Wednesday, December 16, 2015


Editorial: Page 4
Study and learn from history
     Learning from our past is one of the most important reasons for the study of history. The more we learn, the better equipped we  are not to repeat the mistakes of history.
     But when history gets politicized by modern day politicians, it can become unnecessarily divisive and even dangerous.
     That's what appears to be happening in New Orleans, where Mayor Mitch Landrieu seems determined to tear down four of Louisiana's and New Orleans' most historically and artistically significant monuments, including two which are on the National Register of Historic Places. The four are the Robert E. Lee Monument, the Pierre G.T. Beauregard Monument, the Jefferson Davis Monument and the Liberty Place Monument.
      The City Council is scheduled to vote on an ordinance declaring the monuments a "public nuisance" Thursday, Dec. 17, so they can be torn down.  There have been public hearings, which have been very emotional and divisive in a city that desperately needs to be unified around its real problems, such as crime, urban renewal, infrastructure improvement, economic development, financial and educational issues.
      But citizens shouting at each other in public hearings is no gauge of what the people of New Orleans really want. If Landrieu and the council are determined to push this very divisive issue, regardless of the negative consequences,  they should at tomorrow's meeting pass a substitute motion to at least give the people people of New Orleans a vote on it.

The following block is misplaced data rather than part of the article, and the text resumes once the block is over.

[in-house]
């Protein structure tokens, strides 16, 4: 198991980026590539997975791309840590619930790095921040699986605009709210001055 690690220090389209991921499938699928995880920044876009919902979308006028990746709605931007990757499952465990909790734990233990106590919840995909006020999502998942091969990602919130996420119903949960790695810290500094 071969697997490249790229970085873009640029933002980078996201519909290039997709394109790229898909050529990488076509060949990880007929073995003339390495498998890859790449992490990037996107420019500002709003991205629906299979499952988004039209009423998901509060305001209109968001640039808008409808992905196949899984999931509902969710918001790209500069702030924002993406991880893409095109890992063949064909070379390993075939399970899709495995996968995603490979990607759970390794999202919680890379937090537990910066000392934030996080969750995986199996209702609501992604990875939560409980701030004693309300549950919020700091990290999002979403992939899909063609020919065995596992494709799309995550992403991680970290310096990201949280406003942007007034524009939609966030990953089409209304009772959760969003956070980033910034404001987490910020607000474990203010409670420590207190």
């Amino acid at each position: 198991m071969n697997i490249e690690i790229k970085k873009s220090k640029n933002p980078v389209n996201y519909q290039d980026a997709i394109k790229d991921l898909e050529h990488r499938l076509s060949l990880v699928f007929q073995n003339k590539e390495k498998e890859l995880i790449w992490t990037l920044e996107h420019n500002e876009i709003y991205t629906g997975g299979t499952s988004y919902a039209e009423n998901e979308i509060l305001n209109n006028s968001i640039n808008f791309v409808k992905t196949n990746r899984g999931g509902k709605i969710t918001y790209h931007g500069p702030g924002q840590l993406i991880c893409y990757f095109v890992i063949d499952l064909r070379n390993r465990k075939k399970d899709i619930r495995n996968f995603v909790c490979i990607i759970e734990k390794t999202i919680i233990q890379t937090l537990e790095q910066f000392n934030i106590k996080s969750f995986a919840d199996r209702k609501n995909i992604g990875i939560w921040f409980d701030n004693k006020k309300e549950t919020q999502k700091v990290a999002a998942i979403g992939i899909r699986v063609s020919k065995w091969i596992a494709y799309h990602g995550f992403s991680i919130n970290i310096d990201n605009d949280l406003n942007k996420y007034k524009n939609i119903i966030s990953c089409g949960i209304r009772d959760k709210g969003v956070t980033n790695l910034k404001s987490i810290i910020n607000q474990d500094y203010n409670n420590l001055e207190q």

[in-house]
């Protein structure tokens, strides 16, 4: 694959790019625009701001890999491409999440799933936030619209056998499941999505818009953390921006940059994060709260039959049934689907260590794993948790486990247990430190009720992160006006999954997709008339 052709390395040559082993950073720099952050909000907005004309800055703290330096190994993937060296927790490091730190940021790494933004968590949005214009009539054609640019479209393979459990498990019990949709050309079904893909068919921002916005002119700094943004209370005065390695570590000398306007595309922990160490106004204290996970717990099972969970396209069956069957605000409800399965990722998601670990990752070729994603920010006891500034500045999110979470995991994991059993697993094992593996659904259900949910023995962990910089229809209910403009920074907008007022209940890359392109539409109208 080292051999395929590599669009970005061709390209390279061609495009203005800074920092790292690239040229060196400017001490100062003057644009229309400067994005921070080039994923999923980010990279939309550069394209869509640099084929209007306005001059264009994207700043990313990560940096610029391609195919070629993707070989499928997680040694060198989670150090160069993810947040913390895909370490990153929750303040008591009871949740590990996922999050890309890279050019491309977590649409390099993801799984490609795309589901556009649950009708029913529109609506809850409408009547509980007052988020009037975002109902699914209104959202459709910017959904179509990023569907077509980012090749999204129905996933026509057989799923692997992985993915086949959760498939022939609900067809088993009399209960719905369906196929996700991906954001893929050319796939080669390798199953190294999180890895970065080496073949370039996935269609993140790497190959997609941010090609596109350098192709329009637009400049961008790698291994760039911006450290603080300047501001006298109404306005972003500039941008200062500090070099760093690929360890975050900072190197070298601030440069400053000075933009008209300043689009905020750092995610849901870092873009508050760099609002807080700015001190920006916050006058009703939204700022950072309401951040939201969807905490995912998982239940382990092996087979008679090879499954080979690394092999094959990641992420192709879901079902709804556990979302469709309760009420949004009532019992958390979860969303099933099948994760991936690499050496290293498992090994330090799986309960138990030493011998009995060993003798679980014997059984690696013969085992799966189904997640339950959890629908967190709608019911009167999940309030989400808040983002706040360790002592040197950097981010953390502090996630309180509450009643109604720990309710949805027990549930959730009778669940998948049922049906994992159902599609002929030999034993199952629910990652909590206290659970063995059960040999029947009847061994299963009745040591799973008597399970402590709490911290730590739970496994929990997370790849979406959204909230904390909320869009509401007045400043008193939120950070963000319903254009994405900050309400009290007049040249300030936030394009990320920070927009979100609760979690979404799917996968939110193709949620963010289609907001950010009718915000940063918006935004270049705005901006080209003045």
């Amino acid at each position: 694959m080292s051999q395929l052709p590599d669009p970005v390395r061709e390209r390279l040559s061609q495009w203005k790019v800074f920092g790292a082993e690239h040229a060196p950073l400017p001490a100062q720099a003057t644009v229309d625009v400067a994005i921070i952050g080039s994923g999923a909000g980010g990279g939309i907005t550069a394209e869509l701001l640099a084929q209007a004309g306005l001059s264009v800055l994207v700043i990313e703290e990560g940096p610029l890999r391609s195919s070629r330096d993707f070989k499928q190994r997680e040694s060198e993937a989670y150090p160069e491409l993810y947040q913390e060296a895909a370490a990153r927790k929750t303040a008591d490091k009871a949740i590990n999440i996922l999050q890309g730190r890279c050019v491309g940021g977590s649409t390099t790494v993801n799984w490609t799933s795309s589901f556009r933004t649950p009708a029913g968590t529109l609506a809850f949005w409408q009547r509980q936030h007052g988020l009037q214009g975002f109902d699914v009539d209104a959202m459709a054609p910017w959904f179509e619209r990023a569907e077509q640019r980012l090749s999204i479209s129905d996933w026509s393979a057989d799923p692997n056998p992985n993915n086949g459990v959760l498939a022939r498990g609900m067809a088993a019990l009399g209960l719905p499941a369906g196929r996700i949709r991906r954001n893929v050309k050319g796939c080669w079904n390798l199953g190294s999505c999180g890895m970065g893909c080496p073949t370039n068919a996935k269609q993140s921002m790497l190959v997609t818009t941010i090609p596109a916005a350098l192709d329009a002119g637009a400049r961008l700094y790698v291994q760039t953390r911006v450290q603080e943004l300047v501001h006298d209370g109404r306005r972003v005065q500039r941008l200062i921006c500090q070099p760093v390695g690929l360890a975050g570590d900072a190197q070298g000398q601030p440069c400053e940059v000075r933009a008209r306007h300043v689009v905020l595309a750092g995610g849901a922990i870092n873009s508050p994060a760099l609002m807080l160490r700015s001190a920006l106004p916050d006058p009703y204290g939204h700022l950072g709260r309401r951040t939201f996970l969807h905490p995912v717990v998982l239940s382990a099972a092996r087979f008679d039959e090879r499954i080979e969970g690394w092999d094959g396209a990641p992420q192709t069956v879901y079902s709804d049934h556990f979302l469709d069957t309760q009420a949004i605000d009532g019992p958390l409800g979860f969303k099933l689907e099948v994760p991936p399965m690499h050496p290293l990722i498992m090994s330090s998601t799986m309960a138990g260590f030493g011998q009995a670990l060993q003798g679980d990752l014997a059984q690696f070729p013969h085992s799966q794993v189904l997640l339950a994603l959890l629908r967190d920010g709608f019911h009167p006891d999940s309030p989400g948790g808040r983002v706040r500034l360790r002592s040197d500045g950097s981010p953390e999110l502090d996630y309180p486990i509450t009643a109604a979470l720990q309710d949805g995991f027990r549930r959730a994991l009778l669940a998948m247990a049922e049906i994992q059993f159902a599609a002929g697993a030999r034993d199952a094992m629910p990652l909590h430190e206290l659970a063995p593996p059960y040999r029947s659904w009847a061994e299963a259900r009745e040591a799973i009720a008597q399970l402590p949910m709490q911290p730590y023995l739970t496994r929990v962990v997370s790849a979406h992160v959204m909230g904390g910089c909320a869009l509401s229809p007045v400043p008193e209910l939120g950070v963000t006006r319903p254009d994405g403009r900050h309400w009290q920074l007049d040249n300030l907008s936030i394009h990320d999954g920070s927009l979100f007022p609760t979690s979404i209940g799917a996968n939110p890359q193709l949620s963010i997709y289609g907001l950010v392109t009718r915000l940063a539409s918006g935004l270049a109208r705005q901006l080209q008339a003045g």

Recent public polls have shown both the people of Louisiana and those in New Orleans are  overwhelmingly against  tearing down these historic monuments. The poll found that 68 percent of  Louisianians are against  tearing down the monuments. In addition, 64 percent of the people of New Orleans responded they are also against the mayor's proposal.
     The division created by this political attack on four historic monuments, which are also among the finest outdoor sculptures in Louisiana, and which  bring in tourism dollars into the city and state, has already resulted in vandalism on them and other historic monuments in New Orleans.
     This is no way for a great, world-class city to treat its own very rich and diverse history and heritage. All historical persons and points of view should be studied in the context of their own times. Those monuments are another teaching tool from which everyone can learn. Tearing them down will only hurt New Orleans and stir needless ongoing controversy and and division.
     The people of New Orleans are not to blame for this unnecessary controversy. The people of New Orleans want their history and heritage preserved. It will be a shame if their own local politicians don't listen to them. The mayor and city council should give the people a vote. 
     We all need to learn from our mutual history and heritage, not tear it down.

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